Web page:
Cleaving to the Holy Presence in Our Holy Land
And You shall Eat… and Bless HaShem Your God for the Good Land
We shall thank You HaShem our God for the endeared, good, and wide Land You have given to our Forefathers…’’ Thanking and acknowledging God in regard to the Good Land He has given us is a dominant theme in a Jew’s daily life, as can be seen in Blessings after Meals, in the Prayer for the return of the Holy Presence to Zion in all our Amida prayers, in our prayers that our exiles be ingathered to our Holy Land, and much more. Although this emphasis on the Land of Israel in our prayers, etc. has been true throughout the generations, we find that our generation in particular has been Divinely given great opportunity, and with that responsibility, in discovering the great spiritual light of our Holy Land, to such an extent that Rabbi Y. M Charlap zt”l puts the Land of Israel as the main point/issue of our generation. Therefore, it is no surprise that, as we showed two weeks ago, that the sin of the spies of antiquity – the source of Tisha Bav – has such startling resemblance to the expulsion of Gush Katif in our generation which also began on Tisha Bav. Thus, in the past two weeks we have laid out a basic outline of spiritual work and a devotional method not only as a rectification, but also and primarily as an ideal methodology of tapping into and ‘developing’ the great Light of the Holy Presence in our Holy Land, which will be advanced into ‘developing’ the great Light of our Holy Temple, God willing. Just as material produce grown in our Land must be watered and cultivated, so too and even more so does the spiritual growth emanating from the Power of the Holy Presence of this Land need constant spiritual ‘watering’ and cultivation. Therefore, in the following several weeks we will discuss this cultivation, not only as a general outline, but also spell out this methodology for all those who wish to follow this great spiritual path. Two weeks ago we discussed the great value in thanking HaShem for the good Land He has given us, with a primary emphasis on the Holy Presence of this Land. Ultimately this gratitude should bring one to great joy, which, according to our Sages, is crucial for ‘encountering’ the Holy Presence which we are seeking. This bliss in turn facilitates contemplative, and afterwards meditative, thought directed towards HaShem and His Holy Presence. At first, this meditative thought may only be concentrated at a certain period of time, say 20 minutes to an hour a day. However, as one advances one is meant to take this concentrated thought on God and His Presence throughout all matters of life, as it says (see also Rambam Deot ch. 3) “in all your ways you shall know Him.” In truth, this path is ancient. It is the path of those who seeked prochecy, etc. as described by the Rambam in Yesodei Hatorah ch. 7 and many others. The emphasis on the Holy Presence of the Land of Israel in this meditation is taken from our method of prayer which the poskim on the Shulhan Aruch describe as one of our closest encounters with prophecy, which was so prevalent among our people in the First Temple Era. This quietness of mind can be hinted to in the name of one of the cities of our Land, Beit Shaan, literally meaning ‘the house of tranquillity’. As we described the place of tranquillity in the spiritual method it seems that this tranquillity has importance also on a material level (see scientific studies on the influence of tranquil speech on plants). Indeed, Bet Shaan and its surrounding Emek Yizrael – ‘the valley God will seed/plant’ – is considered the ‘bread-basket’ of the Land of Israel in its crop productivity. Our Sages teach that the material realm receives its vitality from the spiritual realm. As we have shown in the past, it is Hebron which is the ‘sprouting’ impetus of the Holy Land, where our Forefathers began the first Jewish settlement, where King David began his reign, prototype of the Messiah.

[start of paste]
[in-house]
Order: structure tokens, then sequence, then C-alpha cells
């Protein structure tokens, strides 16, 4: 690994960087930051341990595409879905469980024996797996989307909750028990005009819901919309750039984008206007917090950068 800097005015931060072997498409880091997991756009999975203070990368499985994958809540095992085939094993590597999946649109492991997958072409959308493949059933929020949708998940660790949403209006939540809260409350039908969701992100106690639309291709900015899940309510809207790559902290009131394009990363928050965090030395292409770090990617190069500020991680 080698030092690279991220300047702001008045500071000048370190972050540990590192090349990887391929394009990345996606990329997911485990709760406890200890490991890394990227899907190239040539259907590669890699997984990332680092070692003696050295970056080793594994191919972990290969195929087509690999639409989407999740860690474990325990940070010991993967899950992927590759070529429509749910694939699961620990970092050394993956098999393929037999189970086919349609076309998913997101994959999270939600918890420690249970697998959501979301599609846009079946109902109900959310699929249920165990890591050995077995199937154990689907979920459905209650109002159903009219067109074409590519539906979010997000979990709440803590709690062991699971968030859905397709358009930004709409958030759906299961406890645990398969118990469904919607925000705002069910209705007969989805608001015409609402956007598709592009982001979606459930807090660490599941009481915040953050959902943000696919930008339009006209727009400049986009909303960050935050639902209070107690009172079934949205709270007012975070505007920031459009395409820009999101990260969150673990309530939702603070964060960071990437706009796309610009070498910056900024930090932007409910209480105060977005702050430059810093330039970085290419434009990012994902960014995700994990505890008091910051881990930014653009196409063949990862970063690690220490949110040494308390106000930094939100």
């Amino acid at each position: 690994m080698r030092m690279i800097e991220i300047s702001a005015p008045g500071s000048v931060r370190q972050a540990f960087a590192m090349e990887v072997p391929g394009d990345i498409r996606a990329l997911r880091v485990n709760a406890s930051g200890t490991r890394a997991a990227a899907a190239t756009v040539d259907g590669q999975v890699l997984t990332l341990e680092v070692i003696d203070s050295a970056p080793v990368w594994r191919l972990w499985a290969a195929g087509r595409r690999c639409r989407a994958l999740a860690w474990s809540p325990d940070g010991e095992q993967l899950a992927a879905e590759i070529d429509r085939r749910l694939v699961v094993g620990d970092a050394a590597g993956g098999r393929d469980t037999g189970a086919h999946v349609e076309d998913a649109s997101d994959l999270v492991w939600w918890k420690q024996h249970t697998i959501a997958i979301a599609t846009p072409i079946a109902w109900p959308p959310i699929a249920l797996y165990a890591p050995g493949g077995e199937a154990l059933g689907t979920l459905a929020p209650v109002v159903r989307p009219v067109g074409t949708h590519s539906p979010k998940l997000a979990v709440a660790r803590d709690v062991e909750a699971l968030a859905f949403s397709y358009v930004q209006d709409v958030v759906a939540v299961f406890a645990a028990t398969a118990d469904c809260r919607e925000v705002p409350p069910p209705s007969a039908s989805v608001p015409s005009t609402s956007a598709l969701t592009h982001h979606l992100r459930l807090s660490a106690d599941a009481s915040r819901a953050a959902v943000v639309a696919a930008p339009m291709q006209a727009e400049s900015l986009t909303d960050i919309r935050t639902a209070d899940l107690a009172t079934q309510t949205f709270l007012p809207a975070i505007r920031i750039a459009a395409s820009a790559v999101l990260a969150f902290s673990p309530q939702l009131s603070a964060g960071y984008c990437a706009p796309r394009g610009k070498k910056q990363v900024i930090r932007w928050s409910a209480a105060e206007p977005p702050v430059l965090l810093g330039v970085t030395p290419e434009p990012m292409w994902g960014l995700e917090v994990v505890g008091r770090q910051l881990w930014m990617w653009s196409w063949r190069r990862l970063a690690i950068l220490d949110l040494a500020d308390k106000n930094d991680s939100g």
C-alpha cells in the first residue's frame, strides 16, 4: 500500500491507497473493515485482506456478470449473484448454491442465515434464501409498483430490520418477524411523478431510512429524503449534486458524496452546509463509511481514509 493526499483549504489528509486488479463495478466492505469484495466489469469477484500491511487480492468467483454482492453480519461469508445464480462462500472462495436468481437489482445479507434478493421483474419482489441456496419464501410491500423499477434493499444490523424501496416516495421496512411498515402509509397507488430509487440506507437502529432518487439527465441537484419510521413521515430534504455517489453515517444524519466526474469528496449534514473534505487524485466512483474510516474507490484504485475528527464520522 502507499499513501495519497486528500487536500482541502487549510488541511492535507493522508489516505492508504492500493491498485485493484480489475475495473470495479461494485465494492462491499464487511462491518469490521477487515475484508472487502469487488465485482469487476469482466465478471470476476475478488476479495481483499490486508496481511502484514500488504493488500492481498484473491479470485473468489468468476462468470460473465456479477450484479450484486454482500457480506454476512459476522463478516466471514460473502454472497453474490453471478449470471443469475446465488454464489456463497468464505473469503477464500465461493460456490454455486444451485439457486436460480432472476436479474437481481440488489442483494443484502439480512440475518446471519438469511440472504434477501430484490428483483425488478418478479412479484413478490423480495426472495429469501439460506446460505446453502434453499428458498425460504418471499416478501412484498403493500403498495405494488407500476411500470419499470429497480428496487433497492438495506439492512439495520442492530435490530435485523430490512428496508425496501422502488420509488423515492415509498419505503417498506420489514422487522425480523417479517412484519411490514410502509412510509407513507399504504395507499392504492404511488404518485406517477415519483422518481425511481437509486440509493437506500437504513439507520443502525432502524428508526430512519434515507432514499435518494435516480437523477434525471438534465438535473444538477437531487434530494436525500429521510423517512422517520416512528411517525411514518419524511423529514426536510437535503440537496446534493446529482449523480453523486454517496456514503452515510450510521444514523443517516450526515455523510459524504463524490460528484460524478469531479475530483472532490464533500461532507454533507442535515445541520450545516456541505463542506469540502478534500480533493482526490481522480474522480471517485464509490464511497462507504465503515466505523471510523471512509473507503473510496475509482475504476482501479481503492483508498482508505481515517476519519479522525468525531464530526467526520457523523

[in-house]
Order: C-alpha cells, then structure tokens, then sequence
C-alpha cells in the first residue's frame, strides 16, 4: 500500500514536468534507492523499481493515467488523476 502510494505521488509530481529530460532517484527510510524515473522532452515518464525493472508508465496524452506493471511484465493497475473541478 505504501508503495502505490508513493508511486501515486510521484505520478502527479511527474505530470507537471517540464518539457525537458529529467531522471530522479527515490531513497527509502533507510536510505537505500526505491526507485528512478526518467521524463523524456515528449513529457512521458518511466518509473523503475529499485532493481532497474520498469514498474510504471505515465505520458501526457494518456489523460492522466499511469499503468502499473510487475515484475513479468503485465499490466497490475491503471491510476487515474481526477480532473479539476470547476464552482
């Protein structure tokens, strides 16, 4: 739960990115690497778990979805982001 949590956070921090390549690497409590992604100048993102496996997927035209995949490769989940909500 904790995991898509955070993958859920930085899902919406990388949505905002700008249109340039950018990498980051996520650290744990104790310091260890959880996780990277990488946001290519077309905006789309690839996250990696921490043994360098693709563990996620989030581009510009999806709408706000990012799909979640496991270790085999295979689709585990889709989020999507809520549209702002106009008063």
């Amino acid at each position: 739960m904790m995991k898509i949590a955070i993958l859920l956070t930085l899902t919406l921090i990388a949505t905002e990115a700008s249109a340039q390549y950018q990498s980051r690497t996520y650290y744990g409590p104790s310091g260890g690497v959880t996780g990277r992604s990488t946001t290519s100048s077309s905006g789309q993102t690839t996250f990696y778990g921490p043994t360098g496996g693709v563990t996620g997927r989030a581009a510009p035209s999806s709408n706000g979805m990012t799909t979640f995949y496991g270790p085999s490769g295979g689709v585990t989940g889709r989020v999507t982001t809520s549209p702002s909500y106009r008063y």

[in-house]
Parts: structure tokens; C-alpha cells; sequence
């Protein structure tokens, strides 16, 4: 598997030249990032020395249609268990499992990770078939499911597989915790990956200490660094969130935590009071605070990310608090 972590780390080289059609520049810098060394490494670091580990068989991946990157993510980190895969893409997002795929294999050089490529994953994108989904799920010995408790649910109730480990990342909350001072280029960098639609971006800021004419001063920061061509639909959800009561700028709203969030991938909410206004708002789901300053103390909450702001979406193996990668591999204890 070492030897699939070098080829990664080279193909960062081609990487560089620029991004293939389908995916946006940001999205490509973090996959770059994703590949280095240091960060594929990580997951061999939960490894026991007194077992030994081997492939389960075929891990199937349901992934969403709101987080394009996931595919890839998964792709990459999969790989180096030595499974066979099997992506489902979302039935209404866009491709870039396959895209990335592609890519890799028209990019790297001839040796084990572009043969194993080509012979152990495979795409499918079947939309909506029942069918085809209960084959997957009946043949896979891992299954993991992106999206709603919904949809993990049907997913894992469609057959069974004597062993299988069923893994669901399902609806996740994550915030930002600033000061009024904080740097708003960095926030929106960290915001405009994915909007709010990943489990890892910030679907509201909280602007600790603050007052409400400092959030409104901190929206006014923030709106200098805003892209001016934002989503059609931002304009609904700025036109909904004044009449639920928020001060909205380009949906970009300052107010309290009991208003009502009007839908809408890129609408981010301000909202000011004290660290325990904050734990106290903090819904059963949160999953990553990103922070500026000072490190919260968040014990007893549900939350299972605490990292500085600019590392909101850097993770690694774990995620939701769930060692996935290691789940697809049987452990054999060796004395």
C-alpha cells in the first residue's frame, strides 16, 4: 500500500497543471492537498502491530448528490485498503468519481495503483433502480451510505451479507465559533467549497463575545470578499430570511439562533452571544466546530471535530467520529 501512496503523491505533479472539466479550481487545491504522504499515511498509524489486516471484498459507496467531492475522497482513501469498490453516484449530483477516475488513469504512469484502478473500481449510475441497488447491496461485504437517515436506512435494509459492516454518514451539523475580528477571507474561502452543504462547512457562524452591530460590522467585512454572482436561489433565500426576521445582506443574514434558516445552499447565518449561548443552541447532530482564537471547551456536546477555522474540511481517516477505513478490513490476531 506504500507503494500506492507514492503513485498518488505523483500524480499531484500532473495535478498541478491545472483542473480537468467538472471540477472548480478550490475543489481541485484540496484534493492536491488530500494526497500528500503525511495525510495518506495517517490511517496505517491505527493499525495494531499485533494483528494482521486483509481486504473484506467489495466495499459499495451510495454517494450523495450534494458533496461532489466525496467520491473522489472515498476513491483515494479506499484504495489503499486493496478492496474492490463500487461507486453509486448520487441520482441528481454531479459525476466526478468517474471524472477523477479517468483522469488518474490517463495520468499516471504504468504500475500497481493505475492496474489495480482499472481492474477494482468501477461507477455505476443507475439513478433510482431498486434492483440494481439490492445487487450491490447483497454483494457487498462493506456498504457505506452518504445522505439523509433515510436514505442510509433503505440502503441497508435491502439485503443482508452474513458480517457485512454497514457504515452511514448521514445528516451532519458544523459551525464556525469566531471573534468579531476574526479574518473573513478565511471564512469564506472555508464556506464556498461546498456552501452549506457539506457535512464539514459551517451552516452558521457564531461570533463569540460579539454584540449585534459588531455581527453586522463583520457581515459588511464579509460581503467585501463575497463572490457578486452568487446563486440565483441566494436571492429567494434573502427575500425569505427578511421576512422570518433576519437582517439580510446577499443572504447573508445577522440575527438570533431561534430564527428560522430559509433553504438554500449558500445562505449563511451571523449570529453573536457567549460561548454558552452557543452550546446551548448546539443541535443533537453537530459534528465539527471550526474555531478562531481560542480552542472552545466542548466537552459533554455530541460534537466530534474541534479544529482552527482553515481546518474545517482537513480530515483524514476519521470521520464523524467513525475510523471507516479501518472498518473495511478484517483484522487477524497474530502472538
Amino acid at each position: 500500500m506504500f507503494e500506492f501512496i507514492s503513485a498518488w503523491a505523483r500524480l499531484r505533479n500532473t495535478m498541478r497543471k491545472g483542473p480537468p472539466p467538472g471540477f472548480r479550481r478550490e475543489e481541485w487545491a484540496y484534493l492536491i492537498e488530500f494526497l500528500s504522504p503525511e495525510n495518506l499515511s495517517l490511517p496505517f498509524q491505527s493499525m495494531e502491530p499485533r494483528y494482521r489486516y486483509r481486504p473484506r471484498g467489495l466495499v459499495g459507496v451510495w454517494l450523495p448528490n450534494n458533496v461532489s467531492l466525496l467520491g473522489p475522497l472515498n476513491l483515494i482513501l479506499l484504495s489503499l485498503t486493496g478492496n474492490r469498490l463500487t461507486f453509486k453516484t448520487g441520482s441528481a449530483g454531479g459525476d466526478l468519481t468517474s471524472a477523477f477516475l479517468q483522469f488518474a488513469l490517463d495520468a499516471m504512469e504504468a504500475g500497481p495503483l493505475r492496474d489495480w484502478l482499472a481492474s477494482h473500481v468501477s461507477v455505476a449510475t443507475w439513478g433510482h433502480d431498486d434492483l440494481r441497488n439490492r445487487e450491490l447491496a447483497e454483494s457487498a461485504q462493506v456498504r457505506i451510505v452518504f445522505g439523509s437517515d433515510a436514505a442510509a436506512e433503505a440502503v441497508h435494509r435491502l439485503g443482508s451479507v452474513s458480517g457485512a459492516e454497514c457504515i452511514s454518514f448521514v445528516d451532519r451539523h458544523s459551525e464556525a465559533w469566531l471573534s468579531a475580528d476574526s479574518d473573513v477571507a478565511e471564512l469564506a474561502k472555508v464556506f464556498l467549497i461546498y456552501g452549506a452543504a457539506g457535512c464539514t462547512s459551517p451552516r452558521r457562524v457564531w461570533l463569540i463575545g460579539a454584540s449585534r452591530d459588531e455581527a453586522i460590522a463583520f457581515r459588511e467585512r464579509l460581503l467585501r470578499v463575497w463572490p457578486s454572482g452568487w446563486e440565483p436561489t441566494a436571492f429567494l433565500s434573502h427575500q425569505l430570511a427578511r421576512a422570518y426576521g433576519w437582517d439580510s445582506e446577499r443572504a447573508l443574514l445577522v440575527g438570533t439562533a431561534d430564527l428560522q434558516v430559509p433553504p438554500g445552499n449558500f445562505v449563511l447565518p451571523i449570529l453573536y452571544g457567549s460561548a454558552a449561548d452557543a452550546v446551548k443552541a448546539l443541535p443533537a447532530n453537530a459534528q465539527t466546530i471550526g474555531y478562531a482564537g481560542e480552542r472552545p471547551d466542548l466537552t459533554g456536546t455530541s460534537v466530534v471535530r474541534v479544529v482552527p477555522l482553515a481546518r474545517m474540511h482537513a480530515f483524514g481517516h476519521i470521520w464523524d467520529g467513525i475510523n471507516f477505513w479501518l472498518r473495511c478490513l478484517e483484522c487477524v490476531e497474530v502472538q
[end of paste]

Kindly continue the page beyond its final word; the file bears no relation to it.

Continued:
Real Stories from our Holy Land: “One day, my wife calls me, telling me we have a huge overdraft in our account and that we also need money for house-repairs. Just then, my daughter tells my wife that she read that there is a segula (omen) to promise to say Nishmat Kol Hai when Divinely helped on a certain metter. When I asked my wife, how much money we need she answered ’20 and something thousand shekels’. To this I answered, ‘let’s round it up to thirty thousand and have faith that HaShem will help us’. I began thanking God for this debt with faith that it is His Will and promised to say Nishmat Kol Hai with His salvation. The next morning (!!!) I received a phone call from someone who wanted to open a business project with me immediately, and so I did. Later, that evening, my wife asks me: ‘how much profit do you get from this new business project?’ I said that I didn’t check the bottom line. ‘So maybe check’, she said. I checked the numbers and made the calculations, and the final profit came to be exactly 30,000 NIS!!!”